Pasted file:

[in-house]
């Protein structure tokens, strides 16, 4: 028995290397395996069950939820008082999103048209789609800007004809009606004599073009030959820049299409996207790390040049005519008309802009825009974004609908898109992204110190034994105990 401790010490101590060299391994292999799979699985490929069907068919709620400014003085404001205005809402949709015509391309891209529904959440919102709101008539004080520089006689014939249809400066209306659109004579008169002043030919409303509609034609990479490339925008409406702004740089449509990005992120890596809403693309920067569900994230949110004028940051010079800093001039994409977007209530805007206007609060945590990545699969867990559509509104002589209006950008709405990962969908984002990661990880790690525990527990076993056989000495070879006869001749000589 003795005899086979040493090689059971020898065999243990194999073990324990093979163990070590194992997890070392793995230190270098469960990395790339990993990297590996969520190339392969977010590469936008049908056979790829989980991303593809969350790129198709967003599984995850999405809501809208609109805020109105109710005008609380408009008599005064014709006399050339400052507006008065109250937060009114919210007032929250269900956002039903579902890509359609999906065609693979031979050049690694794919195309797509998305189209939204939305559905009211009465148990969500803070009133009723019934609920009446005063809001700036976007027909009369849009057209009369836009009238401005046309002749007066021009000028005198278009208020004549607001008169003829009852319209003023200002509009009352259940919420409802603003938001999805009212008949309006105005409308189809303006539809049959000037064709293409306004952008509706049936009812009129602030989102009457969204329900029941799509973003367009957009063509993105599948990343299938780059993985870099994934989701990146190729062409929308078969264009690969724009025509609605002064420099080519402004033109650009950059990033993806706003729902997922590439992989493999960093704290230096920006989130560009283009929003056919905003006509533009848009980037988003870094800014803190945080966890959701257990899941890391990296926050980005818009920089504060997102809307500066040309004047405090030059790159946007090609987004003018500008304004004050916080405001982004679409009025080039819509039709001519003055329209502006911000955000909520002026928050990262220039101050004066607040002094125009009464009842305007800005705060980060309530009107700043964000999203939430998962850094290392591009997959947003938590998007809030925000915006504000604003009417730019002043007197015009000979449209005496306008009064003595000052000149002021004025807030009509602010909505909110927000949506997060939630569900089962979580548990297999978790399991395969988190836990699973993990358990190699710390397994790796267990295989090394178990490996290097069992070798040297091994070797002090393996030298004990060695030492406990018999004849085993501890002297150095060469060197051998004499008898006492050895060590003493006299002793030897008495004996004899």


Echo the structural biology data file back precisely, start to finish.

[in-house]
């Protein structure tokens, strides 16, 4: 028995290397395996069950939820008082999103048209789609800007004809009606004599073009030959820049299409996207790390040049005519008309802009825009974004609908898109992204110190034994105990 401790010490101590060299391994292999799979699985490929069907068919709620400014003085404001205005809402949709015509391309891209529904959440919102709101008539004080520089006689014939249809400066209306659109004579008169002043030919409303509609034609990479490339925008409406702004740089449509990005992120890596809403693309920067569900994230949110004028940051010079800093001039994409977007209530805007206007609060945590990545699969867990559509509104002589209006950008709405990962969908984002990661990880790690525990527990076993056989000495070879006869001749000589 003795005899086979040493090689059971020898065999243990194999073990324990093979163990070590194992997890070392793995230190270098469960990395790339990993990297590996969520190339392969977010590469936008049908056979790829989980991303593809969350790129198709967003599984995850999405809501809208609109805020109105109710005008609380408009008599005064014709006399050339400052507006008065109250937060009114919210007032929250269900956002039903579902890509359609999906065609693979031979050049690694794919195309797509998305189209939204939305559905009211009465148990969500803070009133009723019934609920009446005063809001700036976007027909009369849009057209009369836009009238401005046309002749007066021009000028005198278009208020004549607001008169003829009852319209003023200002509009009352259940919420409802603003938001999805009212008949309006105005409308189809303006539809049959000037064709293409306004952008509706049936009812009129602030989102009457969204329900029941799509973003367009957009063509993105599948990343299938780059993985870099994934989701990146190729062409929308078969264009690969724009025509609605002064420099080519402004033109650009950059990033993806706003729902997922590439992989493999960093704290230096920006989130560009283009929003056919905003006509533009848009980037988003870094800014803190945080966890959701257990899941890391990296926050980005818009920089504060997102809307500066040309004047405090030059790159946007090609987004003018500008304004004050916080405001982004679409009025080039819509039709001519003055329209502006911000955000909520002026928050990262220039101050004066607040002094125009009464009842305007800005705060980060309530009107700043964000999203939430998962850094290392591009997959947003938590998007809030925000915006504000604003009417730019002043007197015009000979449209005496306008009064003595000052000149002021004025807030009509602010909505909110927000949506997060939630569900089962979580548990297999978790399991395969988190836990699973993990358990190699710390397994790796267990295989090394178990490996290097069992070798040297091994070797002090393996030298004990060695030492406990018999004849085993501890002297150095060469060197051998004499008898006492050895060590003493006299002793030897008495004996004899």